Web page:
In the effort to win tenure for Washington University professor Dr. Leslie Brown, some unlikely alliances were forged. A diverse coalition of several hundred students petitioned the administration urging them to reconsider Brown’s tenure, arguing that the popular professor of African-American studies was a valued asset to the university — particularly a university with a miniscule number of tenured Black professors.
The Association of Black Students worked alongside the largely White student government association in calling for a review. Even the fraternities and sororities got involved. For days they held rallies, organized emergency meetings and letter-writing campaigns.
“This was really marvelous,” says Brown, who has taught at the institution since 2000 and held a joint-appointment in the history and African-American Studies program. “It was wonderful to see the students put into action the kind of activism that they had been reading about.”
But despite all of these efforts, including the unanimous endorsement from her colleagues in the history department, the university refused to reconsider Brown’s request for tenure. And Brown has decided not to appeal or reapply for tenure next year.
“My case will not look all that different next year,” says Brown, who served as a bridge between Washington University and the city’s largely African-American community, which often expressed suspicion and distrust at the university.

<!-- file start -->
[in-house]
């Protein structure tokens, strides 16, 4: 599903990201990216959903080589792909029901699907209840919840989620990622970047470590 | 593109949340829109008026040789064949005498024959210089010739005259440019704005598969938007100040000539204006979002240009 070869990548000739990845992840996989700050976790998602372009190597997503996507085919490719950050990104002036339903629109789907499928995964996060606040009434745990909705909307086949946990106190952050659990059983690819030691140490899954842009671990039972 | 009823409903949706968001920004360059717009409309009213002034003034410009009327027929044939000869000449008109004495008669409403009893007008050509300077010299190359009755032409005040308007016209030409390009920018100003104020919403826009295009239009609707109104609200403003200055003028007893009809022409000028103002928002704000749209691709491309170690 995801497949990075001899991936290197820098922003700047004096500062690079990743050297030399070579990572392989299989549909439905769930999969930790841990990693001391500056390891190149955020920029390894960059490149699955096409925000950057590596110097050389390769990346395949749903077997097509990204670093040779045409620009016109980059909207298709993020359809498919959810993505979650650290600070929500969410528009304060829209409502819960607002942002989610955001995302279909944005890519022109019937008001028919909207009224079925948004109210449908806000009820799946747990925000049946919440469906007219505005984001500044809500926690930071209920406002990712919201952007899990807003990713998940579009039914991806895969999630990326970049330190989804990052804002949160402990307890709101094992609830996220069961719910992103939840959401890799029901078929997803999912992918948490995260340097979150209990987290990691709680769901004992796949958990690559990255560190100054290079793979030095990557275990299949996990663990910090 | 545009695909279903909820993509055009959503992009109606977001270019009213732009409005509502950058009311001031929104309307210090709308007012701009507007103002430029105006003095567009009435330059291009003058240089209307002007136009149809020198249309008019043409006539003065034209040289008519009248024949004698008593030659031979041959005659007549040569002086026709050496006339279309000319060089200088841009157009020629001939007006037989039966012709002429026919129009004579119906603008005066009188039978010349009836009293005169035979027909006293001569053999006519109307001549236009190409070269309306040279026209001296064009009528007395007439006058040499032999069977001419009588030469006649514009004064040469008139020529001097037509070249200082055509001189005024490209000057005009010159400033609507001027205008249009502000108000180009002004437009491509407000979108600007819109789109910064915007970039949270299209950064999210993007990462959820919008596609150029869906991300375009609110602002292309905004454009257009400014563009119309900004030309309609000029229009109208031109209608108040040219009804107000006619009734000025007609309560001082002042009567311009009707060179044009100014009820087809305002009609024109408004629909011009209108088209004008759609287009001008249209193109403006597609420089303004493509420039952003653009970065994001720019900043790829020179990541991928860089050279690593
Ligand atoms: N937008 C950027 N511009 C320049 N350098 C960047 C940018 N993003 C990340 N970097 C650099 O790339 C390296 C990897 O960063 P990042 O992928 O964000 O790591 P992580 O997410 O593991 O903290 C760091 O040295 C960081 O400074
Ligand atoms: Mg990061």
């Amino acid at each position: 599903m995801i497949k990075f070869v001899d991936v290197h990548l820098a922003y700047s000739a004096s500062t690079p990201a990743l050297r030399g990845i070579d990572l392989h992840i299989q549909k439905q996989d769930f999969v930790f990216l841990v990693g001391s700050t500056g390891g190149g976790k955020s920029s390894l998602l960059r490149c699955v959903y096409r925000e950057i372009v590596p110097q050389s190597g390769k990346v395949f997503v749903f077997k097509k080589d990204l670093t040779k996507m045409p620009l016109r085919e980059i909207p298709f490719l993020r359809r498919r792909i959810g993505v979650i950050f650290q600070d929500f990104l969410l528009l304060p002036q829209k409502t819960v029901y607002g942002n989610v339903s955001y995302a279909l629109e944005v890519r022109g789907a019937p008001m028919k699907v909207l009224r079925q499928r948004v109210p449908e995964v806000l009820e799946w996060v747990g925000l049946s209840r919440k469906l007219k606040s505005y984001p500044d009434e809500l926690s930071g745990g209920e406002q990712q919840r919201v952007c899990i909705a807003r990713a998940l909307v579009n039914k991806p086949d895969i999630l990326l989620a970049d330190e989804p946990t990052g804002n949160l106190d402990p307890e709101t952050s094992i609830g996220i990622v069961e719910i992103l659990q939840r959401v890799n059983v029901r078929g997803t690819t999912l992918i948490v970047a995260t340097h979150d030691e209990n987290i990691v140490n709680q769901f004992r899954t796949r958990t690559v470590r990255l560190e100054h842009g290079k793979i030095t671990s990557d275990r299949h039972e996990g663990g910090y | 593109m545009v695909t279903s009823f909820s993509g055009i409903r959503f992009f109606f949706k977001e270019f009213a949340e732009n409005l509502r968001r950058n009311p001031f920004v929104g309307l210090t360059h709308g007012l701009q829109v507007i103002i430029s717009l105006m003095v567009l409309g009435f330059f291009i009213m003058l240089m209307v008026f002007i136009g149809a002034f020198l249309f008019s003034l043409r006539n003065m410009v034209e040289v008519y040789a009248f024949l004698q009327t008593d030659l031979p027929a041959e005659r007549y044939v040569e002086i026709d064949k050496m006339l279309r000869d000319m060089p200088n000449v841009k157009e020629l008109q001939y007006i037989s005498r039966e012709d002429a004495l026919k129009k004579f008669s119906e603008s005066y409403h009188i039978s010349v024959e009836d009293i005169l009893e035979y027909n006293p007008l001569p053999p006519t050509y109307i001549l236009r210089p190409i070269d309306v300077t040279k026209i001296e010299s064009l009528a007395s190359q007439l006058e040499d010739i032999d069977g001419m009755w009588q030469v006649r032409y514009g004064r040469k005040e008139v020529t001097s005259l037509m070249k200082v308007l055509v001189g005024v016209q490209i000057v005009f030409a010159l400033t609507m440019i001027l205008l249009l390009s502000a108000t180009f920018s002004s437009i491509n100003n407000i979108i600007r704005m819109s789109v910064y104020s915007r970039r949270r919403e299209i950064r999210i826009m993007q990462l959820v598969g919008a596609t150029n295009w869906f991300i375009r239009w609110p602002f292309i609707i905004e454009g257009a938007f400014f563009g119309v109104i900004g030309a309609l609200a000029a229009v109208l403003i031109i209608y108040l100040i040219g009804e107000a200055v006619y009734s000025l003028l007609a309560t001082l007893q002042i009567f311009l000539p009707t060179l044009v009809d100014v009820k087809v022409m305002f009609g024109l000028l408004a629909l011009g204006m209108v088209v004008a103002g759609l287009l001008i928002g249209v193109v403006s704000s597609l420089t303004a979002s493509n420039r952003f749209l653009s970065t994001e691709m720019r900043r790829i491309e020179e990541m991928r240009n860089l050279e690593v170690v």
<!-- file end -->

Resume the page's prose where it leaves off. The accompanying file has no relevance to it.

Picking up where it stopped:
Brown and her supporters argue that the decision to deny her tenure reflects broadly on the university’s lack of commitment to diversity.
“In my mind, I think that the decision to deny Dr. Brown tenure is inconsistent with the college’s stance on diversity,” says Sheleema Taylor, who graduated from Washington University in May with a degree in history. Brown was her advisor.
Taylor says that she is conflicted on whether she will continue to support the university as an alumnus.
“I really loved Washington University, but I loved it because of professors like Dr. Brown,” says Taylor, who will begin a new job later this month as a fourth-grade teacher through Teach for America. “We are all very disheartened by this decision.”
College officials say that they remain firmly committed to hiring faculty of color. Of the currently 3,098 full- and part-time faculty employed at Washington University, only 12 African- Americans are tenured and another 12 are on the tenure-track. Of the 13,527 students, about 728 are Black, according to college officials.
In a letter to Brown, Dr. Edward S. Macias, executive vice chancellor and dean of arts and sciences, noted that the decision to deny her tenure was due to her lack of publications. Macias could not be reached for comment.
But Brown disputes those claims, adding that she has published several articles and the University of North Carolina Press is set to publish her book next year, a historical account of African-American life in the Jim Crow South.
That timeline, however, did not placate college officials who say that the book was long overdue.
“It takes a long time from idea to publication,” says Brown, who has been permitted to spend her final year away from Washington University on paid leave and is advising graduate students from afar. “It is not unusual to take 10 years to write a book.”
Brown, has since left St. Louis for Providence, R.I., where her partner — who also taught at Washington University — has secured a teaching job at Brown University. She will be sending out her applications next year, always believing though that she should have been granted tenure at Washington University.
“I knew going in and coming out that getting tenure at Washington University would be very hard,” says Brown. “But I can’t tell you why I didn’t get it.”
– Jamal Watson
© Copyright 2005 by DiverseEducation.com